As parents, we’ve all been there. Yesterday your child was down and out with a fever, this morning he’s done a complete 180 and is raring to go. So do you allow him to go to school or keep him home? It’s not always an easy decision, as there are many gray areas when it comes to minor childhood illnesses.
With the cold, flu, stomach bug, strep throat (I could go on!) season upon us, I thought it might be helpful to have a list of scenarios for when you definitely should keep your child home. If your child has one of the following symptoms, it’s best for her to take a sick day:
Many schools have a rule that your child needs to be fever free for 24-hours prior to returning to school – without the aid of fever-reducing medications. This measure helps to ensure that your child is feeling better and no longer contagious. Most schools define fever as anything higher than 100.4.
It would be difficult for your child to attend school if he is having to run to the bathroom multiple times per day or even per class. Diarrhea can last up to a week or longer, so plan to keep him home until the stools are controllable and more formed. Keep in mind that diarrhea is highly contagious, and the best form of prevention is hand washing.
This scenario is pretty straightforward. If your child is vomiting, she should not go to school until she has been vomit free for 24 hours. Again, the viruses that cause vomiting are highly contagious, so hand washing is key to preventing the spread of the illness.
Minor coughing is usually not a problem. However, there are cases in which coughing and nasal congestion should warrant staying at home, such as:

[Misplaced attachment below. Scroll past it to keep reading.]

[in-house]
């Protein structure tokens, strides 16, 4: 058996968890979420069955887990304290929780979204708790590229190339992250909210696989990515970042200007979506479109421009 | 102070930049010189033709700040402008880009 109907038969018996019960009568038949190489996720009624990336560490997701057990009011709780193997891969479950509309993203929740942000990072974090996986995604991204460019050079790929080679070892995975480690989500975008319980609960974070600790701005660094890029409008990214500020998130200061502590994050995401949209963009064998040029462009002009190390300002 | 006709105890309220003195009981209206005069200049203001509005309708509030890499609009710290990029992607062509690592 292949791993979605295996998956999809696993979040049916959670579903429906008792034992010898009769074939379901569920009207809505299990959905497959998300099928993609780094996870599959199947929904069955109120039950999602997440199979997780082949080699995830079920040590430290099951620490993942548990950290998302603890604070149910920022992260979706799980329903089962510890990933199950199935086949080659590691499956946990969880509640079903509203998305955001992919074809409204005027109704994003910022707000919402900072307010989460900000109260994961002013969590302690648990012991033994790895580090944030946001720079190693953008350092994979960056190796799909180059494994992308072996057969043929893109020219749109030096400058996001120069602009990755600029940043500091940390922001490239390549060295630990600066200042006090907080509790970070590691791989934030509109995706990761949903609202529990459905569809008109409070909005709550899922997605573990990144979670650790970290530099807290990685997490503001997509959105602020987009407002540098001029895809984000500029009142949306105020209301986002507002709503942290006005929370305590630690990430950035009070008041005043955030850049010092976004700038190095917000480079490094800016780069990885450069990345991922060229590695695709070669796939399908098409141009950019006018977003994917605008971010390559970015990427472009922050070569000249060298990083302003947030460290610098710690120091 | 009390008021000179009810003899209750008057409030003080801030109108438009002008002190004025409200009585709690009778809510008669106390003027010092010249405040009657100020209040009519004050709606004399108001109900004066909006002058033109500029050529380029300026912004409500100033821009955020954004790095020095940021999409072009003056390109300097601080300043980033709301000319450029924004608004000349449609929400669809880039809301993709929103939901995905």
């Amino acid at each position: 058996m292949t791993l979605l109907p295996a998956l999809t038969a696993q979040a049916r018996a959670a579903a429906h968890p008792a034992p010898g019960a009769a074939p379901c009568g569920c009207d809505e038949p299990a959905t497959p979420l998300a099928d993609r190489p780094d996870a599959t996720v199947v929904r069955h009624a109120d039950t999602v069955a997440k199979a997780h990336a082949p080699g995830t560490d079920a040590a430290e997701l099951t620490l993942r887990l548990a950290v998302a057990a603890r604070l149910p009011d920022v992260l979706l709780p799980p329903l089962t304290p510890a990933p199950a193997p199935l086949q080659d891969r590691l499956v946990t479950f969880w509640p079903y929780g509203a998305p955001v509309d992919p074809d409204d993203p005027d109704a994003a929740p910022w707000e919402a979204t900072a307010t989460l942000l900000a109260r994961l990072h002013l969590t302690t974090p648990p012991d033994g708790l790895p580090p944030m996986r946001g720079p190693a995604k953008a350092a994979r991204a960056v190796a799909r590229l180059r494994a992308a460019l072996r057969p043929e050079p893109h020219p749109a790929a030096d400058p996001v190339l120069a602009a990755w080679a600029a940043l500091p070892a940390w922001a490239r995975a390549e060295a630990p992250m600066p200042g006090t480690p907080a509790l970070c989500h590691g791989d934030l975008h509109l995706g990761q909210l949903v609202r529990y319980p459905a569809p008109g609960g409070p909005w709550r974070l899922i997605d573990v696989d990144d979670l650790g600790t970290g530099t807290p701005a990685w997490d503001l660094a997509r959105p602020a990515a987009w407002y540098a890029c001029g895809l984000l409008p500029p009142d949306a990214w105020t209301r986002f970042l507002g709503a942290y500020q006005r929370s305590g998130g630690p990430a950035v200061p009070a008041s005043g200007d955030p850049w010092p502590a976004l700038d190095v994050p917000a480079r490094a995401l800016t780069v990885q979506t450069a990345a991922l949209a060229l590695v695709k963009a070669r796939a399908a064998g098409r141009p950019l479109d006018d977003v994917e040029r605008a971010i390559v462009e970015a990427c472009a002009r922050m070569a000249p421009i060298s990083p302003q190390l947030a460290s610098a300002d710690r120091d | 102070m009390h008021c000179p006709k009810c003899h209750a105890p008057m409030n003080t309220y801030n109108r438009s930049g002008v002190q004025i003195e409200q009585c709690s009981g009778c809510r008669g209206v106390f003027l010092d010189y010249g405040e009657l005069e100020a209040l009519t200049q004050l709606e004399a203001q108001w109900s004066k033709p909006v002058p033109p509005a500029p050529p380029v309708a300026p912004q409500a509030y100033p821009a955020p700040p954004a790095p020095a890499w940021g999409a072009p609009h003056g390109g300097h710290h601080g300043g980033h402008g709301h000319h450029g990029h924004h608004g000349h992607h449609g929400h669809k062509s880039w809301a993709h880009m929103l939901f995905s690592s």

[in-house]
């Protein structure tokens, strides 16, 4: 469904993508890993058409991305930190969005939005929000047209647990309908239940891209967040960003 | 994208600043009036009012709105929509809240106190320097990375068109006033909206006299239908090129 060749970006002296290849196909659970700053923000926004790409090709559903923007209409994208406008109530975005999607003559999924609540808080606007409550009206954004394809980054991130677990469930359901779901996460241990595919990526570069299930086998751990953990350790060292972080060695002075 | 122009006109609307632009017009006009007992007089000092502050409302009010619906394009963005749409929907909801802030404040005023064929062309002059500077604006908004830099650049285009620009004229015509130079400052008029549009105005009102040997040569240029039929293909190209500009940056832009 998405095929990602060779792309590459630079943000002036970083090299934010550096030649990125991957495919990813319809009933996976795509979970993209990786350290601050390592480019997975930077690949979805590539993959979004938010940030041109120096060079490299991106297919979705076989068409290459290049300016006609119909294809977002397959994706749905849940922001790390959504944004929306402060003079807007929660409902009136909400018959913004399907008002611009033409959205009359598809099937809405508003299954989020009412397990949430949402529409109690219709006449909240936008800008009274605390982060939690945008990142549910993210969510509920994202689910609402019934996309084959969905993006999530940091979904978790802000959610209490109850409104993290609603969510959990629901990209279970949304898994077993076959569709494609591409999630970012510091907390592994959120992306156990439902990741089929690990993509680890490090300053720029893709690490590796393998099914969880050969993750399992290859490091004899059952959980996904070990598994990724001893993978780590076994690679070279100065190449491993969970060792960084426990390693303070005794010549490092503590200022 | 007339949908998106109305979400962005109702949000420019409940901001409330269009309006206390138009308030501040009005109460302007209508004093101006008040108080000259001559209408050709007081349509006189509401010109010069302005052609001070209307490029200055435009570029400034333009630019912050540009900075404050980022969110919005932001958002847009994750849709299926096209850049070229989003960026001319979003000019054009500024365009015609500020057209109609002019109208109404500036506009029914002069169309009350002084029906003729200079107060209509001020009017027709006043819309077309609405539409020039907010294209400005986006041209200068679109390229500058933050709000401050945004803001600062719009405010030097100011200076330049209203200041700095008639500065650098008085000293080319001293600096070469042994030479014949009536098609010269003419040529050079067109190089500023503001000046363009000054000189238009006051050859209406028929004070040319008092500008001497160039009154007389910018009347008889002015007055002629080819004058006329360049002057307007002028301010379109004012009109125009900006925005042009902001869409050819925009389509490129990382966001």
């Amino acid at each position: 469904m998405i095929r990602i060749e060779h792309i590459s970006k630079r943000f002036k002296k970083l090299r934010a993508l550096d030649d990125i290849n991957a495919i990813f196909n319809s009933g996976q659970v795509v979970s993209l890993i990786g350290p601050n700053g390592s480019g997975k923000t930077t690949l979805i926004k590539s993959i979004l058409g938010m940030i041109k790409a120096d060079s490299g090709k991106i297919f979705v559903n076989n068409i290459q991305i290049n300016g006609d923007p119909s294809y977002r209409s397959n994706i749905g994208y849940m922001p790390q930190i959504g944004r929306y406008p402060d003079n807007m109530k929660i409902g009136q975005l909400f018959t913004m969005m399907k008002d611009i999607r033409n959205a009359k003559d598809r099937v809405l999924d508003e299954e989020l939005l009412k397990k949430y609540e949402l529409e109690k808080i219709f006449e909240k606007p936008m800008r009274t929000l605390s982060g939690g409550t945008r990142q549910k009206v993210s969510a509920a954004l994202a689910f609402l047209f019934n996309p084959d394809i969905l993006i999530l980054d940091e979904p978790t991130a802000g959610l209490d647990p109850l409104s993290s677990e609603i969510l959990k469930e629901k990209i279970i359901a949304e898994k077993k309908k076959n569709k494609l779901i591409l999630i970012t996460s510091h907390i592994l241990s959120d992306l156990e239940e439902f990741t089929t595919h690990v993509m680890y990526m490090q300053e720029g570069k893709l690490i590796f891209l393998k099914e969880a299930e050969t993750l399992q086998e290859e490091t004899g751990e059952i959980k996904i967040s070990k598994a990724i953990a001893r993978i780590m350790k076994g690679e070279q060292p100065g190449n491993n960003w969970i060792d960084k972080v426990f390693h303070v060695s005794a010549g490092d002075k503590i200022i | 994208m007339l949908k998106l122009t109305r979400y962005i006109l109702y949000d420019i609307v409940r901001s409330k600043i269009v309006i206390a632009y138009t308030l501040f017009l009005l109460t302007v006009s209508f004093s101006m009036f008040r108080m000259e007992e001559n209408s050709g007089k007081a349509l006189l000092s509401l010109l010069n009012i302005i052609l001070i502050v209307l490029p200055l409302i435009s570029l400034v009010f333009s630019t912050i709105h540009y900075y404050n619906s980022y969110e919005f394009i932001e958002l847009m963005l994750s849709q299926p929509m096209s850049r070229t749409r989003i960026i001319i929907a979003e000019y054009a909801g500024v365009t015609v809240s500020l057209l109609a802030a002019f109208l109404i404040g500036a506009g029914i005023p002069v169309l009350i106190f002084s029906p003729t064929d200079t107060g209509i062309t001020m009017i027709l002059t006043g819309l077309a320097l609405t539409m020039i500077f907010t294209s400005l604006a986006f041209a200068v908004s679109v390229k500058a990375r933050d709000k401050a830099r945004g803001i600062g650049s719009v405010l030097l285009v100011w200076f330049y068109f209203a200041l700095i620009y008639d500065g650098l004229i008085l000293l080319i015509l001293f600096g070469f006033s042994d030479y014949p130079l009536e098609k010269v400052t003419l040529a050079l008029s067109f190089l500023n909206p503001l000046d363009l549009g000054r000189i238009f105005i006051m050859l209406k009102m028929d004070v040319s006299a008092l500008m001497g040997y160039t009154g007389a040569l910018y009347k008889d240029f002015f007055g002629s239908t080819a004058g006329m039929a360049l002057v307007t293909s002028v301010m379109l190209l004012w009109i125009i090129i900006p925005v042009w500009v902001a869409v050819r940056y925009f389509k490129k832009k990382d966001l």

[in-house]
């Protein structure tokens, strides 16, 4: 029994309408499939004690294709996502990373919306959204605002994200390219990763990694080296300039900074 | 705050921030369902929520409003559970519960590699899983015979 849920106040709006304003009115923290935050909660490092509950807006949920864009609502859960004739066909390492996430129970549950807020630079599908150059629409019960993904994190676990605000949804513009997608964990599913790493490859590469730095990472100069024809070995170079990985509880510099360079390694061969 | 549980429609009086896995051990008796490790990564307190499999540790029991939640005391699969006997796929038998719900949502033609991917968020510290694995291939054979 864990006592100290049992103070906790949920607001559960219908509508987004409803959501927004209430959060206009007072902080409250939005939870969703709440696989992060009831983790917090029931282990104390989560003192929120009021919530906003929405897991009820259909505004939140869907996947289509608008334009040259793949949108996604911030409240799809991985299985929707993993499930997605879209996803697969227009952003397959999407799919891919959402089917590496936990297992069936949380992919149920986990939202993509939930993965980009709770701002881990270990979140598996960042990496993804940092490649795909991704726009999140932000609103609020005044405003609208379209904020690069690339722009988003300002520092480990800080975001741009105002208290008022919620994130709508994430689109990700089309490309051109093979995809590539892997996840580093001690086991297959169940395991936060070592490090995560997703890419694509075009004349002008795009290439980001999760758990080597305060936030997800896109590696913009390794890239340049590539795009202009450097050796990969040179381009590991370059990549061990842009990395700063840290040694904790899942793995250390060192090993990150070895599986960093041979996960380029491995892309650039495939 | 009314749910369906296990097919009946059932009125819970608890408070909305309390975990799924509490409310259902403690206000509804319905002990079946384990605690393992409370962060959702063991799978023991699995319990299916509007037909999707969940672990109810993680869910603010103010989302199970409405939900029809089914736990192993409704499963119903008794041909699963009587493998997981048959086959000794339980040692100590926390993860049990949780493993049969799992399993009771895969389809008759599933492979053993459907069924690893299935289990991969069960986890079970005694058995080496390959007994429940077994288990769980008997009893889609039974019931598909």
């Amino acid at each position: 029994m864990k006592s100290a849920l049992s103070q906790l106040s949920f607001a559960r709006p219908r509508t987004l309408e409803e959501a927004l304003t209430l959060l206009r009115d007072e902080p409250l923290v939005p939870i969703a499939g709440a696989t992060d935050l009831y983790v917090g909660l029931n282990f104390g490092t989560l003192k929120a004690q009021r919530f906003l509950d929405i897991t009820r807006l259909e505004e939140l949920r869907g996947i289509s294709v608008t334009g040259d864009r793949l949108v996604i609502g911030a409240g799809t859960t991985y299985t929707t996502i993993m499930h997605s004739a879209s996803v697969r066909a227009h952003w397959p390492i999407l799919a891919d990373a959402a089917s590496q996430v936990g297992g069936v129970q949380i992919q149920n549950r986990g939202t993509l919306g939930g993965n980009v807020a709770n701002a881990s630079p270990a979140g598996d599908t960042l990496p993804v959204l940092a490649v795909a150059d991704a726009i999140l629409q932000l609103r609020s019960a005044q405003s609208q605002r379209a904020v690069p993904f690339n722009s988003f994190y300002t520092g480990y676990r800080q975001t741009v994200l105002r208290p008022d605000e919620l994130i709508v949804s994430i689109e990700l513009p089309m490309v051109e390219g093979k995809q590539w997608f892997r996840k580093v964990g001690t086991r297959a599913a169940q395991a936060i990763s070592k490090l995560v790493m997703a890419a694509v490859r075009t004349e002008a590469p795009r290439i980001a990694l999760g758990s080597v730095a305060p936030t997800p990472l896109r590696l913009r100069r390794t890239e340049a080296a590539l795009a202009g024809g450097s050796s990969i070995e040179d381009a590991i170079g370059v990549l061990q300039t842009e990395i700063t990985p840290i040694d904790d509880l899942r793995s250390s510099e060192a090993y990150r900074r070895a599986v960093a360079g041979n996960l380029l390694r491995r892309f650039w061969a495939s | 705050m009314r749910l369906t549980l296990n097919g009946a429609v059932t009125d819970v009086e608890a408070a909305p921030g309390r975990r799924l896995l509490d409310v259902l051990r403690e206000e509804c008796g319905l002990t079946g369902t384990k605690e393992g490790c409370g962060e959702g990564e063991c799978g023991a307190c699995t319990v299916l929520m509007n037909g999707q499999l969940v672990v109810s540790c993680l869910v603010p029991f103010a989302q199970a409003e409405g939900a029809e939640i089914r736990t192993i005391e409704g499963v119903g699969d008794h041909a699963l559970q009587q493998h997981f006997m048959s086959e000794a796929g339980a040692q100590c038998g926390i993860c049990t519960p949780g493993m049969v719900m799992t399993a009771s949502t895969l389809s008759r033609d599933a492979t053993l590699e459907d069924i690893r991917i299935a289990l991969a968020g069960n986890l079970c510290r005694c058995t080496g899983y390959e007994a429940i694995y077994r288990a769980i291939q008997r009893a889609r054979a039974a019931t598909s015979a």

– coughing/blowing nose so much that your child won’t be able to pay attention
– coughing/blowing nose so much that your child will disturb the class
– coughing and also feeling tired with a poor appetite
Sore Throat with Fever
A sore throat can be a sign of a viral or bacterial infection. And if your child has a fever along with the sore throat, you should keep him home. It could be strep throat and he should be evaluated by a doctor. If he has a sore throat with cold symptoms, it is most likely a viral infection and can go back to school whenever he feels better.
A rash can be a sign of a bacterial skin infection, which can be contagious. Keep her home until she is evaluated by a doctor.
The flu can last anywhere from five to seven days, and your child will be contagious until the fever breaks. Keep your child home until the fever is gone for 24 hours and she feels awake and alert enough to participate in class.
Keeping your child home with the above symptoms will ensure that your child is well rested and ready to learn when he’s at school. It will also help prevent the spread of illness, and for that I’m sure both his teachers and classmates’ parents will thank you!